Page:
Catchers – The Unsung (super) Heros

boulanger catching

No baseball pitcher would be worth a darn without a catcher who could handle the hot fastball. ~Casey Stengel

I’m intrigued by baseball catchers. They are often the unsung heroes of a game,“stolidly going about their duties without attracting much attention.” [*Peter Morris, Catcher: The Evolution of an American Folk Hero]  And I’ve noticed that this catching stuff is really one tough job – not a job for just any hero, but a SUPER hero!

Crouching in an inherently unnatural and uncomfortable position for long stretches of time, relaying pitches and adjusting to whatever comes across the plate, framing and blocking pitches, popping up quickly, making lightning-speed, on-the-money throws – let’s face it, without these “super” powers behind the plate, even the best pitcher could come-off looking like a bad Robin for Batman.

And then, of course, there’s the little detail of equipment, the so-called “tools of ignorance.” A glove, mask, chest protector, and shin guards — arguably a disguise fit for a superhero (sans cape, of course). According to baseball-reference.com, “The term, tools of ignorance, was meant to be ironic, contrasting the intelligence needed by a catcher to handle the duties of the position, with the foolishness needed to play a position hazardous enough to require so much protective equipment.” Yep, sounds like a super hero to me.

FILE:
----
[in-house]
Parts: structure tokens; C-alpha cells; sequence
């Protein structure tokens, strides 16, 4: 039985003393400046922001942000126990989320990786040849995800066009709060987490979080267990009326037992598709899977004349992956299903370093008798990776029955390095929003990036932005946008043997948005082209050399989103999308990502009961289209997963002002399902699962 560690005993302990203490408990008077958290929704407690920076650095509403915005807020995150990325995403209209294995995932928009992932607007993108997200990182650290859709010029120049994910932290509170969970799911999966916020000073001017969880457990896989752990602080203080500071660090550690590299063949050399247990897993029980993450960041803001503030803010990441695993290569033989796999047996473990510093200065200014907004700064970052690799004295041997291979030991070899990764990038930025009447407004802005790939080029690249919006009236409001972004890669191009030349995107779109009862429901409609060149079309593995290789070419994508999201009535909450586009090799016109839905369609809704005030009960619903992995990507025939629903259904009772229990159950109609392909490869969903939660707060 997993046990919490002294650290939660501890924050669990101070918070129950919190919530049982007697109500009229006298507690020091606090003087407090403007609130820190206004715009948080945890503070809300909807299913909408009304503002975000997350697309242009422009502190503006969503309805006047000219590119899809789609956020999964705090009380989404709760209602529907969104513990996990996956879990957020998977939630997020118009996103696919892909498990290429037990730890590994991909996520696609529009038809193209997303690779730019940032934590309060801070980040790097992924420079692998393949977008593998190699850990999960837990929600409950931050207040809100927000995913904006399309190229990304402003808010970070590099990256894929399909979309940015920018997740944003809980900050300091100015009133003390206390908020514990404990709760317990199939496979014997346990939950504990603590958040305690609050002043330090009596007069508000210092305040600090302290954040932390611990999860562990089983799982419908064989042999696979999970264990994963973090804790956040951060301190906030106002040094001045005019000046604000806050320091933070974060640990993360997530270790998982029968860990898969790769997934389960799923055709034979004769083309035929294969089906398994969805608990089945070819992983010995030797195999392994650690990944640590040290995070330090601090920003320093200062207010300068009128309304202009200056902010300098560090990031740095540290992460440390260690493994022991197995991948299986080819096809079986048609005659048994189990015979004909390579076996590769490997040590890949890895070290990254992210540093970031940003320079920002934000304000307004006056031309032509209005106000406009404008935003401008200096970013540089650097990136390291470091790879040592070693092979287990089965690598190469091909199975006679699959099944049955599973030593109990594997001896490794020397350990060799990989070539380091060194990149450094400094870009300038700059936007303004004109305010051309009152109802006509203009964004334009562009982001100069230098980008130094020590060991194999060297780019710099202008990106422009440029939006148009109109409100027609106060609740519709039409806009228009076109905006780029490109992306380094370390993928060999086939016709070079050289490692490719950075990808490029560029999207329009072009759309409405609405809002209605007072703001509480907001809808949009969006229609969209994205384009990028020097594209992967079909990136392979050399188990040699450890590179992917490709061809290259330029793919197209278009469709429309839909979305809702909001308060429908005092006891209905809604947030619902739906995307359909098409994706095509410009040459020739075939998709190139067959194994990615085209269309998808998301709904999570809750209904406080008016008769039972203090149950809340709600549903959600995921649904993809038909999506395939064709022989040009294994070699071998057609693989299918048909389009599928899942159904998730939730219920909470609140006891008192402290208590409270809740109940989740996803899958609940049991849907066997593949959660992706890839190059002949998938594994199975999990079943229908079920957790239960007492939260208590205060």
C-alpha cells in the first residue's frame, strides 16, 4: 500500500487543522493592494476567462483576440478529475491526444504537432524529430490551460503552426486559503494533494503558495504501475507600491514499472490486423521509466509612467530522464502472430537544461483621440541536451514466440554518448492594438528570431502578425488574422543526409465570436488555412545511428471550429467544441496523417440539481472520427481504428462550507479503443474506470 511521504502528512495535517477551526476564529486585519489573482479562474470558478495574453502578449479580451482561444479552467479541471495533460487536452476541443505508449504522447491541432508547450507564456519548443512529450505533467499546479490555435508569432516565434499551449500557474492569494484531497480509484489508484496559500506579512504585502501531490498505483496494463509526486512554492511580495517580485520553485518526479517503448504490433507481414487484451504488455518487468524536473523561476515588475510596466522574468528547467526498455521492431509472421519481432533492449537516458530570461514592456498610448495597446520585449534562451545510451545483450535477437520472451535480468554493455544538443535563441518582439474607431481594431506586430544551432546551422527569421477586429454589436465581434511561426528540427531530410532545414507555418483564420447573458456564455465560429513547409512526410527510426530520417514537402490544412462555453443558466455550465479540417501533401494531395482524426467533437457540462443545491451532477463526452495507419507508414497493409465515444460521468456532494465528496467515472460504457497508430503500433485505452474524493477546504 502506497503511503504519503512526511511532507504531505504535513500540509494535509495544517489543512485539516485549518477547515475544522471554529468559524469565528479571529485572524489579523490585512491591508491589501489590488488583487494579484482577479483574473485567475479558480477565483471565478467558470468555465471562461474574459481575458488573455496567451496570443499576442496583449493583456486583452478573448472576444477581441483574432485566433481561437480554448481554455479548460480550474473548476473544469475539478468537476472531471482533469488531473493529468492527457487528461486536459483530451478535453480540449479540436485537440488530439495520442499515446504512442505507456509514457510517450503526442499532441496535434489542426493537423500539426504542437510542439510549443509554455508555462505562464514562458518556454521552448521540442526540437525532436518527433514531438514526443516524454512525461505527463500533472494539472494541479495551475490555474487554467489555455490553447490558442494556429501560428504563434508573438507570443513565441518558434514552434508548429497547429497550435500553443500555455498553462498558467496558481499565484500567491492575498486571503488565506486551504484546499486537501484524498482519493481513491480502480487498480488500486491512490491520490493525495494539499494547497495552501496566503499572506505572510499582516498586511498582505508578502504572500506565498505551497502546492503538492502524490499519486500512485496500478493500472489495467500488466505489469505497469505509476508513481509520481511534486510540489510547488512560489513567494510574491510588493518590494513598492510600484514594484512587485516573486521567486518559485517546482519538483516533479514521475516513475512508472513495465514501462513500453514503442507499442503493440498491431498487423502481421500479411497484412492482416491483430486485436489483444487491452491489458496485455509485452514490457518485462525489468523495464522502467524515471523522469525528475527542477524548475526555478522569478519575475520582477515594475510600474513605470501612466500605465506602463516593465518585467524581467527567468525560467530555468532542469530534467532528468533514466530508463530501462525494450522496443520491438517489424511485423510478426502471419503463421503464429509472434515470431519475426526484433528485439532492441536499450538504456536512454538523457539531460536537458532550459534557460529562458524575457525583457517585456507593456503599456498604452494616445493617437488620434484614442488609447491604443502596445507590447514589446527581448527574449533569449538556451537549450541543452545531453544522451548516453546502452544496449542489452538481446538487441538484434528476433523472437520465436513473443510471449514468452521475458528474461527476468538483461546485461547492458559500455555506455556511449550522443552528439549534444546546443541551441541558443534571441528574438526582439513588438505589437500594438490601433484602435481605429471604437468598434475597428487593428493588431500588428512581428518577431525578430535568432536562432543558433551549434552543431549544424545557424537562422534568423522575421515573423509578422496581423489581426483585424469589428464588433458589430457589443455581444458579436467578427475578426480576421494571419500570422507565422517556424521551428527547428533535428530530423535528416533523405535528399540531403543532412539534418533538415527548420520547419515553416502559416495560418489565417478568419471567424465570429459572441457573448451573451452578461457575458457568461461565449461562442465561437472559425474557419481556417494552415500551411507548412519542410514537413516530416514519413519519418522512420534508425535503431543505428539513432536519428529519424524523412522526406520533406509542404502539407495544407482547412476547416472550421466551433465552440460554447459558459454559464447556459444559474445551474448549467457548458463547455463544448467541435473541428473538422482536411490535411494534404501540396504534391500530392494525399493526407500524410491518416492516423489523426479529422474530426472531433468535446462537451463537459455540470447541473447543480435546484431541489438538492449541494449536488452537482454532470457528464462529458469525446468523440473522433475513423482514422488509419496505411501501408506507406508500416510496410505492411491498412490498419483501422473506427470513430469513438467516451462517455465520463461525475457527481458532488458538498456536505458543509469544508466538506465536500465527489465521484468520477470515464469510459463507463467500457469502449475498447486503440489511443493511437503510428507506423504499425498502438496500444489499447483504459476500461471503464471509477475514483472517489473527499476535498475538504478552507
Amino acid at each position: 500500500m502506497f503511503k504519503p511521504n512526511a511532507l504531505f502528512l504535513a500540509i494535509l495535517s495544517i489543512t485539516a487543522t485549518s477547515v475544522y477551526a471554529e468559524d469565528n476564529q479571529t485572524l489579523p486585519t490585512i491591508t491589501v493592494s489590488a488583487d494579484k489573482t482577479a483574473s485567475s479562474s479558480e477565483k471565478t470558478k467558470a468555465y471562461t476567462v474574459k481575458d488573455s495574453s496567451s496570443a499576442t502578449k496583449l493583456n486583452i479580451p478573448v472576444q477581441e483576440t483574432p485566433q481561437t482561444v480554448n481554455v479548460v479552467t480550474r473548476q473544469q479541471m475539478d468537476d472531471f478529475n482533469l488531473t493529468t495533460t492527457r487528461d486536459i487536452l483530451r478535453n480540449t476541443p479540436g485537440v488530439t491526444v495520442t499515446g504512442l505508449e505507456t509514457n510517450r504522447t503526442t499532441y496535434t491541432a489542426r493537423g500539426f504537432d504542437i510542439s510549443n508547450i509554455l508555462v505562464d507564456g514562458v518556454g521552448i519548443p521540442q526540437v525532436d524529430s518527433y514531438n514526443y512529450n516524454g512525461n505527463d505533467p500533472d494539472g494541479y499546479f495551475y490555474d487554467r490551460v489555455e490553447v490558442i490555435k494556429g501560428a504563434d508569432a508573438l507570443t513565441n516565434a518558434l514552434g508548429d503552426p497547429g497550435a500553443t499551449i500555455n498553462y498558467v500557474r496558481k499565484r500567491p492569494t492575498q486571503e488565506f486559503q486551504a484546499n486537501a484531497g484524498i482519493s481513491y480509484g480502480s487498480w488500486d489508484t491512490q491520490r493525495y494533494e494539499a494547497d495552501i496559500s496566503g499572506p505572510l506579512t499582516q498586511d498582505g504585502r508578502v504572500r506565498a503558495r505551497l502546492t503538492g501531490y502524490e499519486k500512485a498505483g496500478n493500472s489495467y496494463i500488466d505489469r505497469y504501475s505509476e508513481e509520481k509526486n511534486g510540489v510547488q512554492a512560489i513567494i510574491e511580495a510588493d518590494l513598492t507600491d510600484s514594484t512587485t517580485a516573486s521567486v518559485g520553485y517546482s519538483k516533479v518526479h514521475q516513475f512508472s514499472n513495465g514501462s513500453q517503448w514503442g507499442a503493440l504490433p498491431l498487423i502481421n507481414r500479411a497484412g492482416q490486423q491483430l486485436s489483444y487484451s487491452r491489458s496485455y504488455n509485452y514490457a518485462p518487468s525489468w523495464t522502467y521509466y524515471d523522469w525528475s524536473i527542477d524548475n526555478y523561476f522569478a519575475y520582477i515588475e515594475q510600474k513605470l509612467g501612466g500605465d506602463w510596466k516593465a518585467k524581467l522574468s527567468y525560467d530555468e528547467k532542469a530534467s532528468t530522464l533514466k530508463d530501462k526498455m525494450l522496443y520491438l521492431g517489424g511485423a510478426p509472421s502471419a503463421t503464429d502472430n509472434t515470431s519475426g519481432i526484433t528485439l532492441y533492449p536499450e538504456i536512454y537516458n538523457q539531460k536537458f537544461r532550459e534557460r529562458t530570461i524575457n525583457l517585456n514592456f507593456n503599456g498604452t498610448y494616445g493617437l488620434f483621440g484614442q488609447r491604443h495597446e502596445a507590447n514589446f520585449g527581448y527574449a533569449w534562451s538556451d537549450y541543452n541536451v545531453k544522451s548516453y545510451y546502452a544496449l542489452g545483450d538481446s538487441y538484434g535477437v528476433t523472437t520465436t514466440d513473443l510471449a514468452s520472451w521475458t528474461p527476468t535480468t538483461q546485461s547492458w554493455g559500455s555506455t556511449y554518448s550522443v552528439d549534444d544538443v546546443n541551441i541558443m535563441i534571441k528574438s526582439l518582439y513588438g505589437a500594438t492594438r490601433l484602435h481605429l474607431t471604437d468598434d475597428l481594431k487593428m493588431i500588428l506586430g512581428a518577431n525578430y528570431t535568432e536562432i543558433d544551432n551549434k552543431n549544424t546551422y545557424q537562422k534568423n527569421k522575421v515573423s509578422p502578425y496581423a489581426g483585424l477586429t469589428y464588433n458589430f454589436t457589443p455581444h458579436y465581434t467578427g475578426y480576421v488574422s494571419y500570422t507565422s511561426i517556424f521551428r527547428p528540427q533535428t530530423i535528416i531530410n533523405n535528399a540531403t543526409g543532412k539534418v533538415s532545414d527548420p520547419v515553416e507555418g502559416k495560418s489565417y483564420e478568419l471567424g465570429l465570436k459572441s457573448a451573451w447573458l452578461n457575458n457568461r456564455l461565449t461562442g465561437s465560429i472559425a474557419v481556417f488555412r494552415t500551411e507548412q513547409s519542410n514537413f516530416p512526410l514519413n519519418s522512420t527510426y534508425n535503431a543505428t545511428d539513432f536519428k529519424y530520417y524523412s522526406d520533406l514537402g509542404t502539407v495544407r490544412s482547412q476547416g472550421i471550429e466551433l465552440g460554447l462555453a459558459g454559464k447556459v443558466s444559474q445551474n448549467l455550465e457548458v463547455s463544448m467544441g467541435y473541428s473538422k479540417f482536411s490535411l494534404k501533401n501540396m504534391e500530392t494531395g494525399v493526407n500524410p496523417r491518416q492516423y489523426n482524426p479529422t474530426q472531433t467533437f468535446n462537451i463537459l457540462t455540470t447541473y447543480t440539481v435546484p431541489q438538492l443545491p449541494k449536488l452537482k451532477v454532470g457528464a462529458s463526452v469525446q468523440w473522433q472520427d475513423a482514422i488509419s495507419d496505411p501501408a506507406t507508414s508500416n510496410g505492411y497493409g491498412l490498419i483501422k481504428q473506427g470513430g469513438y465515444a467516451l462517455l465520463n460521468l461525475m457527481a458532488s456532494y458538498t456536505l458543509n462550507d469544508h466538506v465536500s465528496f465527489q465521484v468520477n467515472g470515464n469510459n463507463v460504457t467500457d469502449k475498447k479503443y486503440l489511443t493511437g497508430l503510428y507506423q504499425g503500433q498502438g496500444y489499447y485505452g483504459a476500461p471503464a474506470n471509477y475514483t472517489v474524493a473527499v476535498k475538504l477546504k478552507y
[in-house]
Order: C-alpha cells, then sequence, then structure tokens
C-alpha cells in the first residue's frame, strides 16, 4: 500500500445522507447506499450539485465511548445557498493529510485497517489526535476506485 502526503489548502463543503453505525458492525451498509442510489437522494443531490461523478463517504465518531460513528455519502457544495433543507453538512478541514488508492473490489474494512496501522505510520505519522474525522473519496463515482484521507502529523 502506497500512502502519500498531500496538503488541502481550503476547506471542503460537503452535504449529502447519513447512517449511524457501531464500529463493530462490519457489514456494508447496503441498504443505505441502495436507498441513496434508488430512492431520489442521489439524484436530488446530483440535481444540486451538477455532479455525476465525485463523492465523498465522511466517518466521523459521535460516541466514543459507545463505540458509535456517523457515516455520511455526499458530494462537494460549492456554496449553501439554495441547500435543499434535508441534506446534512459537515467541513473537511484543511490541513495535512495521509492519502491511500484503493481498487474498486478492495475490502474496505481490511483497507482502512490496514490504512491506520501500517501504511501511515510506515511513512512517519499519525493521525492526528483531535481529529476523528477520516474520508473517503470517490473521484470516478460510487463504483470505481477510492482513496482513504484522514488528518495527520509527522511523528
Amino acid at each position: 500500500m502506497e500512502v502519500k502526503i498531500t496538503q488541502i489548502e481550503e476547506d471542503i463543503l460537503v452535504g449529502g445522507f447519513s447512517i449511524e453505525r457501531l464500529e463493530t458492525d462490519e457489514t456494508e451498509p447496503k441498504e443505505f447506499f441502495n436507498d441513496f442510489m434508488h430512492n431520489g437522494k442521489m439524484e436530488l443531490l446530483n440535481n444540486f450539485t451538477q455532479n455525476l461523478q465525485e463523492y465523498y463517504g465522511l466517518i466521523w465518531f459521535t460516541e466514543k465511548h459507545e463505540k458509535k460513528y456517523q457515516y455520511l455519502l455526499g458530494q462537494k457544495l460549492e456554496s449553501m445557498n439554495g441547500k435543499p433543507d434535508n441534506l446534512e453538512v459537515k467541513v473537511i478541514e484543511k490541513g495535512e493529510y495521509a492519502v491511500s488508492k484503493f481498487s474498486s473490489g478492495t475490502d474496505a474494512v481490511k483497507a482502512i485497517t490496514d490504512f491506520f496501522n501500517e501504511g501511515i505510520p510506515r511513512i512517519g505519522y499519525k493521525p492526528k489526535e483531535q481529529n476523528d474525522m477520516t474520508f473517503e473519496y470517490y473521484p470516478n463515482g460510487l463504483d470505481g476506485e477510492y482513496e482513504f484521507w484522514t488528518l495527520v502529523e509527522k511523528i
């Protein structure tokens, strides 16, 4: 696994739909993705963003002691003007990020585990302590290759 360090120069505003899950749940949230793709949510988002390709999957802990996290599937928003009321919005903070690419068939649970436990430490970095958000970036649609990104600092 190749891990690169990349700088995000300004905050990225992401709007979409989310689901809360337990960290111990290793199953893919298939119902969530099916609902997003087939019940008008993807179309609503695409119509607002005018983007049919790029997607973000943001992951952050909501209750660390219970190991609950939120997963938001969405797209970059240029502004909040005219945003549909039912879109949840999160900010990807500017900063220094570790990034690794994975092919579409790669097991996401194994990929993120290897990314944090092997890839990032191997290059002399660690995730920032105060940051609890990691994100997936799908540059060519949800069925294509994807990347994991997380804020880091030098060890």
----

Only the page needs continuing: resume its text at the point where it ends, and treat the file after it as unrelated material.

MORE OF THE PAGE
In his book*, Peter Morris also reveals that “In baseball’s early days, catchers stood a safe distance in back of the batter. Then the introduction of the curveball in the 1870s led them to move up directly behind home plate, even though they still wore no gloves or protective equipment. Extraordinary courage became the catcher’s most notable requirement, but the new positioning also demanded that the catcher have lightning-fast reflexes, great hands, and a cannon for a throwing arm. With so great a range of needed skills, a special mystique came to surround the position, and it began to seem that a good catcher could single-handedly make the difference between winning and losing.”

So this is why I am in awe of catchers. I admire the confidence and guts it takes to silence an archenemy’s weapons, coupled with the humility all superheroes possess to quietly change back into being just another ordinary, everyday kind of guy (or gal) at the end of the battle.

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